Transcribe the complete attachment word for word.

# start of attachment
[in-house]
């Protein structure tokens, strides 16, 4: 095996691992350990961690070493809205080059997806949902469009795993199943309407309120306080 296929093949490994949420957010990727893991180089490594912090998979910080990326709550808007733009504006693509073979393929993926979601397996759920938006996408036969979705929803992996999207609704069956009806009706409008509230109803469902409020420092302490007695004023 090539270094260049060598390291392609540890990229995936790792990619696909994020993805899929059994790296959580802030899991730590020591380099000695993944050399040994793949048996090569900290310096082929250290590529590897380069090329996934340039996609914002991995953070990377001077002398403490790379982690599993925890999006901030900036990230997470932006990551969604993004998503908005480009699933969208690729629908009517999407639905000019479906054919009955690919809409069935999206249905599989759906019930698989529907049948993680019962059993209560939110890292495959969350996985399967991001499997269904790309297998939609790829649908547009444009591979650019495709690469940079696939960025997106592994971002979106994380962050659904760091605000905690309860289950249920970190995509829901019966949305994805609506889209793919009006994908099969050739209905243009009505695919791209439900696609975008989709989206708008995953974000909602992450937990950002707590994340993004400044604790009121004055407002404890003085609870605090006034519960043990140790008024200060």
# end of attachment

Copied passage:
[in-house]
């Protein structure tokens, strides 16, 4: 095996691992350990961690070493809205080059997806949902469009795993199943309407309120306080 296929093949490994949420957010990727893991180089490594912090998979910080990326709550808007733009504006693509073979393929993926979601397996759920938006996408036969979705929803992996999207609704069956009806009706409008509230109803469902409020420092302490007695004023 090539270094260049060598390291392609540890990229995936790792990619696909994020993805899929059994790296959580802030899991730590020591380099000695993944050399040994793949048996090569900290310096082929250290590529590897380069090329996934340039996609914002991995953070990377001077002398403490790379982690599993925890999006901030900036990230997470932006990551969604993004998503908005480009699933969208690729629908009517999407639905000019479906054919009955690919809409069935999206249905599989759906019930698989529907049948993680019962059993209560939110890292495959969350996985399967991001499997269904790309297998939609790829649908547009444009591979650019495709690469940079696939960025997106592994971002979106994380962050659904760091605000905690309860289950249920970190995509829901019966949305994805609506889209793919009006994908099969050739209905243009009505695919791209439900696609975008989709989206708008995953974000909602992450937990950002707590994340993004400044604790009121004055407002404890003085609870605090006034519960043990140790008024200060």